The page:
After the (a) leg topped out in June 1989 the bear market resumed but a subtle change occurred as each push to a new low for the trend formed a so called “overlap” as it was followed by a powerful counter-trend rally which eclipsed the previous swing low. I have termed the (b) leg as the “choppy decline” phase of the bear market.

After basing out in April 1995, the (c) leg got underway lasting some six years before a top formed to complete the entire a/b/c (bear market) correction paving the way for the next phase of the long-term downtrend.

Hitting the fast forward button and turning to more recent price action we can see that a similar structure unfolded from the 2005 swing low (labelled “MOM LO”) to the January 2017 swing high. The (a) leg rebound from “MOM LO” (as in 1988/89) saw the strongest advance of the bear cycle to date which was followed by a choppy, overlapping decline (“choppy decline”) to new lows for the downtrend in the (b) leg of the pattern which finally based out in May 2011 at the all-time low.

The rally from there broke down into five sub waves as it usually does in the (c) leg position, with the breakdown from this January`s peak seen as the initial stages of a new multi-year downtrend for the US dollar.

In addition to my reading of the Elliott Wave price chart structure there are other supporting factors which favour a lower USD going forward.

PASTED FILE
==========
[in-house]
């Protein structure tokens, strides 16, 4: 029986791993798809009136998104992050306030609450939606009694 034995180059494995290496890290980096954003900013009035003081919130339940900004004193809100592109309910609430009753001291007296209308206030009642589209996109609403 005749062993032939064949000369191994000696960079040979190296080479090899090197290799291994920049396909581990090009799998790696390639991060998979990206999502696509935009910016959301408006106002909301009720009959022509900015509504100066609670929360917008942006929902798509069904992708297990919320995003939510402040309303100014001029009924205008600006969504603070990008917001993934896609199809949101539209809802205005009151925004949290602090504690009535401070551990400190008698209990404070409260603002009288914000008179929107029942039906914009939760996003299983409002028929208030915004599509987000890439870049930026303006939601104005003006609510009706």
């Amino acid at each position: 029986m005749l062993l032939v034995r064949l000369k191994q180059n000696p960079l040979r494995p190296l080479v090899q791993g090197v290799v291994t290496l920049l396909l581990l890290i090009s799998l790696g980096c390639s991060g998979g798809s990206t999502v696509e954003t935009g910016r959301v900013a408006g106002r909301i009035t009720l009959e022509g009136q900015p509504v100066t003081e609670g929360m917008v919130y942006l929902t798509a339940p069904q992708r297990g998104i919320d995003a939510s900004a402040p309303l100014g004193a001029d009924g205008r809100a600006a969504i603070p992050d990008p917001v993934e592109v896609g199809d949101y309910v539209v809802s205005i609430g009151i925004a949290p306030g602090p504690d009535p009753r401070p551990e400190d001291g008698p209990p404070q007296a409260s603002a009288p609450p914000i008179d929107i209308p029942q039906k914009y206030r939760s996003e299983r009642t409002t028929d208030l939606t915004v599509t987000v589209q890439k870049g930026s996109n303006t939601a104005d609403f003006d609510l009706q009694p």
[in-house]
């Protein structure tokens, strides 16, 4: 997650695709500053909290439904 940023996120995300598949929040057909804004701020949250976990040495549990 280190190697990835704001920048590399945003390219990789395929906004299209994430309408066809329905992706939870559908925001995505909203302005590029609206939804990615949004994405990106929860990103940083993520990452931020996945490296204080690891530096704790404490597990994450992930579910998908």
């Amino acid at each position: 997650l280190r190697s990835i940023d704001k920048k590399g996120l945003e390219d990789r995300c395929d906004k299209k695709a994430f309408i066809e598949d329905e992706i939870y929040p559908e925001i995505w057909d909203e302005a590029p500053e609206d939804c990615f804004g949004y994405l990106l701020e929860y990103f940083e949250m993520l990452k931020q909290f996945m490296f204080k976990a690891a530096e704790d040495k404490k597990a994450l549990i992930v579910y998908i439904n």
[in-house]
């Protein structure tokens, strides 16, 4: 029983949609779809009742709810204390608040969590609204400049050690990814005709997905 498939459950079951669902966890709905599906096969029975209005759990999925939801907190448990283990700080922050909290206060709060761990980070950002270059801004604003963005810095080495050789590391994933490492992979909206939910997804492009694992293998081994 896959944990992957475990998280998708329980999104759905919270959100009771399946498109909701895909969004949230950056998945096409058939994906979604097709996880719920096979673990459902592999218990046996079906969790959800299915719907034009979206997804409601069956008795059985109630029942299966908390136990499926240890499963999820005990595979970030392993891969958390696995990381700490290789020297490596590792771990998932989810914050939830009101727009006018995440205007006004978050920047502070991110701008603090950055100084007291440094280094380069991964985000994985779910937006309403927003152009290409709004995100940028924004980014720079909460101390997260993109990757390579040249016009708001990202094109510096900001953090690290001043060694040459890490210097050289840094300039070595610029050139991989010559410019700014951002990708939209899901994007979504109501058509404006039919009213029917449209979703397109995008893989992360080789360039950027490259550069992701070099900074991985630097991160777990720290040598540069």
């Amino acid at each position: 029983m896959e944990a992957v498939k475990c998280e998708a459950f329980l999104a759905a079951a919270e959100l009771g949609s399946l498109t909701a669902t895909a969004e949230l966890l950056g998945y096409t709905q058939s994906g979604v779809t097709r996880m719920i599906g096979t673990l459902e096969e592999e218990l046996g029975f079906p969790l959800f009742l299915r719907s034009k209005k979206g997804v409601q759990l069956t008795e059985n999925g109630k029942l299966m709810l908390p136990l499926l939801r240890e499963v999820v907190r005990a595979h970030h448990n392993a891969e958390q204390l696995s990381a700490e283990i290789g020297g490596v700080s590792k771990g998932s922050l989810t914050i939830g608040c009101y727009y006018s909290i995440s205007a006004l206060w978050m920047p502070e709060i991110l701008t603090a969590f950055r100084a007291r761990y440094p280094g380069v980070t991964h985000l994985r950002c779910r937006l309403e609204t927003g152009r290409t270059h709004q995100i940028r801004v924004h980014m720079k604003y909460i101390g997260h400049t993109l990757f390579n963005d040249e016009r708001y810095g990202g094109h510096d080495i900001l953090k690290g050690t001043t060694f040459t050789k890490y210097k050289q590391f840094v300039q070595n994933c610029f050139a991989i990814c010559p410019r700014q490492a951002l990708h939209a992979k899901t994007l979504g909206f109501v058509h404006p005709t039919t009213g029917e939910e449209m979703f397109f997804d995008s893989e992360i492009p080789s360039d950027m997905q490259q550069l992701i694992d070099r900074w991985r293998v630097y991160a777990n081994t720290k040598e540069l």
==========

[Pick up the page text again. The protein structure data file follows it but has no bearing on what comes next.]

Since President Nixon scrapped the Bretton Woods Agreement in 1971 and in particular since the late 1980s there has been a clear bias for Republican Administrations to preside over a weaker currency. The US dollar has declined in value by close to 14% over the combined terms of Republican Administrations while it has risen by an average of 15% when Democrats have been in power.

The current incumbent has stated a strong desire to address what he sees as an unfair advantage his trading partners have over the United States via a weak currency so a weaker US dollar may not meet with too much displeasure in Washington DC.

Long-term cycles

Since becoming a free-floating currency, the US dollar while seeing a gradual decline in value against its main trading partners, has seen some very powerful multi-year price swings in both directions. Since August 1969 there have been six major price swings lasting an average 7.9 years and seeing a typical change in the value of the US dollar of some 67%.

At the January 2017 peak, the USD had been rising for five and a half years since the all-time low and over eight years since the 2008 financial crisis in a move which saw a net gain of around 54%. The extent and duration of the recovery in the US unit placed it in a highly vulnerable position, i.e. ripe for a bearish turn in major trend.


The recent crack in the armour of a previously impregnable US dollar may be dismissed as “corrective” or “temporary” by those who are unable or unwilling to consider changing their inherently bullish bias to the world`s reserve currency. However, as Bob Dylan once said, “The Times They Are A Changing” as evidence from many quarters points to the dawn of a not so new multi-year downtrend in the U.S. unit.

A devaluation of 20 to 30 percent from current levels against the major currencies would not be out of the question and may well turn out to be a conservative estimate of what one can expect if history is anything to go by. Don`t get caught fighting the last war…